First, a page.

With online marketing ever-increasing in popularity with our clients – mostly due to the affordability for small businesses to market themselves online with Google AdWords, Facebook Advertisements, and other social media network advertising platforms – we find ourselves tasked with creating an influx of landing pages. We've compiled a short list of essentials to ensure your landing page will be effective.
It's important to start by defining what a landing page is – for the readers who might not be familiar with this term. A landing page is a page where your visitor is sent to have them complete a particular action or result. Effective landing pages will allow your user to see the value proposition, and thus, they are more likely to do as you requested.
It's important to know what your intended audience wants or needs, and establish a concise value proposition, offering this item. Without some sort of incentive, your landing page visitor likely won’t part with their private information and will leave your page.
Know what you want to receive from your landing page – what information should it capture? How is the information you received processed after you have captured it?
Increasingly, visitors are hesitant to give you their email address – being armed with a strong proposition is only half of the battle. Your landing page needs to convey trustworthiness – and to be what your visitor expected to see including a consistent experience of your business' brand. They need to be able to feel confident in your offering and your organization as a whole – more often than not – by merely glancing at the elements placed above the fold.
Once you have a visitor's valuable information – what are you going to do with it? Technically, it is worthless – what gives it value is how you work with it. The usage of the information is an important and often overlooked, part of the plan.
The landing page is meant to capture the information for you, and then provide the item of value – if either component isn't thoroughly planned or understood – your landing page will never reach its full potential.
Attention spans are at an all-time low – especially when a visitor feels the website they are viewing is making attempts to "sell" them something (if they aren't shopping on an e-commerce site).
For every element you put on the page, ask yourself what purpose it serves – does it need to be included? When creating an effective landing page, having restraint and self-editing is to your advantage.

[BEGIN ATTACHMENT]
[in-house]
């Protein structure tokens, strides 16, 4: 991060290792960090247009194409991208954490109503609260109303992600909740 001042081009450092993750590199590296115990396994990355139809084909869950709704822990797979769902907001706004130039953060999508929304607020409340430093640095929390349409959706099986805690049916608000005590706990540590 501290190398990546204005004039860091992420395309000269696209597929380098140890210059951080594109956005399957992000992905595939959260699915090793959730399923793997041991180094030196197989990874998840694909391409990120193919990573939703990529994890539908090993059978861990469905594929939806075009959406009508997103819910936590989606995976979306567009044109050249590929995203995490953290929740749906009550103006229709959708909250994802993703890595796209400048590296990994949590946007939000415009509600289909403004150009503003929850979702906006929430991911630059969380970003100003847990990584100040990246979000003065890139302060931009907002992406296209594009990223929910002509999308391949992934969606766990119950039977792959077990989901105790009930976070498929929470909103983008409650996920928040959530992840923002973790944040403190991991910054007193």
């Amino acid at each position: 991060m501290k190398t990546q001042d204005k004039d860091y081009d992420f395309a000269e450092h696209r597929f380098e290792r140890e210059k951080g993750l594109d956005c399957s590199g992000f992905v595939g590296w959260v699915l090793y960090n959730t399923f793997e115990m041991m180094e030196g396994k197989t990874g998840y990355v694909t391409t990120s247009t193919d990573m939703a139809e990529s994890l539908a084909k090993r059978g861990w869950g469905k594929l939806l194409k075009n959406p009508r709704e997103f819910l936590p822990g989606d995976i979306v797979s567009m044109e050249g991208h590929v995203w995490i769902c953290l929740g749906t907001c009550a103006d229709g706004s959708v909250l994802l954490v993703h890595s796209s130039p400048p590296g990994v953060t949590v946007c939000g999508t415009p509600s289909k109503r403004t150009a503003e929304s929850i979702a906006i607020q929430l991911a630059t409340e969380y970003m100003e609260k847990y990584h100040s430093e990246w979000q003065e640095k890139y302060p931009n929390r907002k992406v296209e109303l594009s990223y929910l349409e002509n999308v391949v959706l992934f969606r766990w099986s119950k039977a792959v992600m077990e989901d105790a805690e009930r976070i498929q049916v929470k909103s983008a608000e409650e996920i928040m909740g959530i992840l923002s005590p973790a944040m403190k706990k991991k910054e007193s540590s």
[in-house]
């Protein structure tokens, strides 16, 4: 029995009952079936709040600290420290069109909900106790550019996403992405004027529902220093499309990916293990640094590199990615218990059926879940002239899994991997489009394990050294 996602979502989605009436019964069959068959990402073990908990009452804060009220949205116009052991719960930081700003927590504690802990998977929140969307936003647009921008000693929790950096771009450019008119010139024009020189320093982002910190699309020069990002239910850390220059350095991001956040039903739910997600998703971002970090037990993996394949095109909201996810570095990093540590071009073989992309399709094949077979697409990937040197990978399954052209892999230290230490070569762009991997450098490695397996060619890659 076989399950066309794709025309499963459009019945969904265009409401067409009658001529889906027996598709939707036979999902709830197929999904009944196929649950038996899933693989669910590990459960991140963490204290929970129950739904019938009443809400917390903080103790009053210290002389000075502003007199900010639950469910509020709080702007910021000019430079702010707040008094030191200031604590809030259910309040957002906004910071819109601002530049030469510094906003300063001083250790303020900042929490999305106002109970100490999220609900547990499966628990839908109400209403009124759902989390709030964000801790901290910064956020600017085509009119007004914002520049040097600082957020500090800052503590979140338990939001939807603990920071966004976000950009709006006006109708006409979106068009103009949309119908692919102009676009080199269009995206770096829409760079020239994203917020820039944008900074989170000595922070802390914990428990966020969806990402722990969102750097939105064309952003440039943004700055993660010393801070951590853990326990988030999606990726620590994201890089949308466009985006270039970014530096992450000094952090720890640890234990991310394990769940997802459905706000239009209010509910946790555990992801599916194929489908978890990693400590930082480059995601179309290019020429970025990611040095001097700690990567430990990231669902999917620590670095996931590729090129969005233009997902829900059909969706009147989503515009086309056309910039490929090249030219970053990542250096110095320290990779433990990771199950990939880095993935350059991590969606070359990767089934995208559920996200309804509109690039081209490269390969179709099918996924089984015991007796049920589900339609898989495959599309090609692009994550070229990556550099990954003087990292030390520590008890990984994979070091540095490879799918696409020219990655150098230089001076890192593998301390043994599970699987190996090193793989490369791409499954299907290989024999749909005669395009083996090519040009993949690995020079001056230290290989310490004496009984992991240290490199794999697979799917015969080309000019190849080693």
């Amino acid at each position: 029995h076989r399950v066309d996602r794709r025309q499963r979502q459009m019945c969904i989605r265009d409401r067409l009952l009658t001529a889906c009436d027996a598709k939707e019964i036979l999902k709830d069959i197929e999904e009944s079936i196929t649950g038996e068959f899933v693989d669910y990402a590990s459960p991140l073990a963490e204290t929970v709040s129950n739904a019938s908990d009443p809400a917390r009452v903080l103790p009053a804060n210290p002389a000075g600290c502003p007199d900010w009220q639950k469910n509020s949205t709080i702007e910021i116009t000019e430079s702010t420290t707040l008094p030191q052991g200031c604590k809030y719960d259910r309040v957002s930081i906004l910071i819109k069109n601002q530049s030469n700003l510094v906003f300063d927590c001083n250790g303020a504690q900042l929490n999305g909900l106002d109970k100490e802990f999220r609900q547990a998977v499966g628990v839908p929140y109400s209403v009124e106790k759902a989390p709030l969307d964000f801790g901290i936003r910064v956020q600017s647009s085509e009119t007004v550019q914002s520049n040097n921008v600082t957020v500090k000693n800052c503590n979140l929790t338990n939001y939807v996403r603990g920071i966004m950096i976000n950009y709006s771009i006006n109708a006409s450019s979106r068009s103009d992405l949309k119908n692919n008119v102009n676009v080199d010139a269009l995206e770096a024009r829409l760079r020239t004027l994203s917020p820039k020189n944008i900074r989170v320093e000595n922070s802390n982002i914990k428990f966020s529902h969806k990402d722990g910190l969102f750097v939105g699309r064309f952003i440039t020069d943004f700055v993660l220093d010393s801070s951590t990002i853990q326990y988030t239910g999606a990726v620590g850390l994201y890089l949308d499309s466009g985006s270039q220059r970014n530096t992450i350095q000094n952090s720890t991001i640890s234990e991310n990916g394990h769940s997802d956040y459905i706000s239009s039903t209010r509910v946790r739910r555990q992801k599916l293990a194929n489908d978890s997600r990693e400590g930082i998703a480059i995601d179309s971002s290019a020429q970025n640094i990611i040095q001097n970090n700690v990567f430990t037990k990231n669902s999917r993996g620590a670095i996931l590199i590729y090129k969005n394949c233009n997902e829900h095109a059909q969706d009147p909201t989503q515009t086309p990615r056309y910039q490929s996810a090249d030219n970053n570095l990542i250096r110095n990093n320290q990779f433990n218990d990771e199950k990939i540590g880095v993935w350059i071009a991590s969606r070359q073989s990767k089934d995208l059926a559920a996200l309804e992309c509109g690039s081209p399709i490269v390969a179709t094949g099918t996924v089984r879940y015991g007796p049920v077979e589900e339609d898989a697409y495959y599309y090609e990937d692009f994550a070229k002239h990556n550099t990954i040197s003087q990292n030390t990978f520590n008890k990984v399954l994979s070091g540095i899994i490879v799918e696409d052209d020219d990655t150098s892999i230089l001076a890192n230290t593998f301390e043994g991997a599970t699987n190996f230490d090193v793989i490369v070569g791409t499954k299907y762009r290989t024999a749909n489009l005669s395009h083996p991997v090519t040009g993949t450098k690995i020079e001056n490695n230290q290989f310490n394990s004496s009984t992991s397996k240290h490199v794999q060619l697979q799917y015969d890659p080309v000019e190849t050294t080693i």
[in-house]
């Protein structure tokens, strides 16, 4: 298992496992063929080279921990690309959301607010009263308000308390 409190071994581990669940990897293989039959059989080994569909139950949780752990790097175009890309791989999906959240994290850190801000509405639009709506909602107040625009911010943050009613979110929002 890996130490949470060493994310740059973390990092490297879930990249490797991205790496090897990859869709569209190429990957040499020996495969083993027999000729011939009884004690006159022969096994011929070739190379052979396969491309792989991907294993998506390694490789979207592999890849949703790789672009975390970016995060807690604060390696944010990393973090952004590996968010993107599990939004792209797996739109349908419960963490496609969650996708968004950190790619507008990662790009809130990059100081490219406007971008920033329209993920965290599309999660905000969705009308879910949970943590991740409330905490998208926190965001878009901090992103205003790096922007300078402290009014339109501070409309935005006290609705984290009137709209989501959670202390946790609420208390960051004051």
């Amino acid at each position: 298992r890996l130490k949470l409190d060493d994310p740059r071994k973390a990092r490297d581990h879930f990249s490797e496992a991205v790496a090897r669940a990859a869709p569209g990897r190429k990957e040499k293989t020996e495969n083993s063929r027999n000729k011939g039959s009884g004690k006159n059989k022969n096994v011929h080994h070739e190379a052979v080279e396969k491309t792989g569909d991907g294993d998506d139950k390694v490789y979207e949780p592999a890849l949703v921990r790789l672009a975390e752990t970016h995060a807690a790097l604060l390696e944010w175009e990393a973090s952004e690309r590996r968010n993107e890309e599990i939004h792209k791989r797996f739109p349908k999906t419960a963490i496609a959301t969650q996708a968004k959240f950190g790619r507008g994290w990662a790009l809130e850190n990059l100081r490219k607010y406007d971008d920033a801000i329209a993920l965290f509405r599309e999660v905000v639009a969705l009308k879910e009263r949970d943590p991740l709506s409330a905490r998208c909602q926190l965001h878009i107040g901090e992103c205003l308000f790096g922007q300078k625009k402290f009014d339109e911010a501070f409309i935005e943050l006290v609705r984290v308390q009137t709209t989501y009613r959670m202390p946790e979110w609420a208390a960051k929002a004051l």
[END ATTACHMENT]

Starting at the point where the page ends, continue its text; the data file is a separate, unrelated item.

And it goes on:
Common points of distraction typically include – website navigation, non-offer-specific information, or another menu or button which will exit the landing page. If you are concerned about sending traffic to your site, display intuitive options to the visitor to reach your site – after they have converted the goal of the page.
If you are capturing visitor details, likely you will be using a web form to do so. Similar to the other information – having a concise set of fields is key to an effective landing page's conversion rate. Avoid having additional fields present (even if they aren't required). Limit required fields to five or less – and remember, the lower number of required fields, the more likely the form will get used. Finally, label your 'submit' button in a way which re-states your offer and implies an action for the visitor to complete, and places urgency on the request – such as "Download Your Free E-Book Now!".
Creating a landing page for your business is an investment in time and resources, to obtain new, qualified leads. It will require research, planning, strategy, promotion, tracking and analysis of results to work for your business and to become an effective landing page. At Modern Earth, we can help you reach your landing page goals – book an Online Marketing Consultation with us today!
I would like to start out with a story that I have been told for quite some time. A firm builds complex buildings as their primary source of revenue, and they came across a set of blueprints that they wanted to build. They tried multiple times but kept failing to deliver. They decided to contract out an engineer to see what they were doing wrong. The engineer took a pencil out of his pocket and circled the exact issue on the blueprints. The firm tried the plans with the modifications, and sure enough, that did the trick. The engineer then sent the company an invoice for his fee of $10,000. The firm was quite agitated and told the engineer that all he did was draw a circle on a piece of paper. They demanded an itemized receipt. The engineer sent them an updated invoice with two lines… $1.25 for the pencil, $9,998.75 for knowing where to put the circle.
It takes dedication, time, effort, and perseverance to gain the knowledge and skills to perform a specialized trade. With web development, there is no difference. Sure, you can certainly update the website yourself, but with great power comes great responsibility. A single character put in the wrong place in the code can make the entire website break. A professional web developer can take their digital pencil and find that error for you, which saves you from pulling out your hair.
There are certain content management systems out there that make web development a lot more user-friendly, such as Wordpress or Joomla, but there are times when plugins (pieces of software that add functionality to your website) on those platforms need that special guiding hand to help ensure the website does exactly what you need it to do. There are off-the-shelf website builder solutions available too, but you get what you pay for. Most of those solutions are locked in, so if you need your website to perform a specific function and the packaged option can’t do it, you will most likely be out of luck.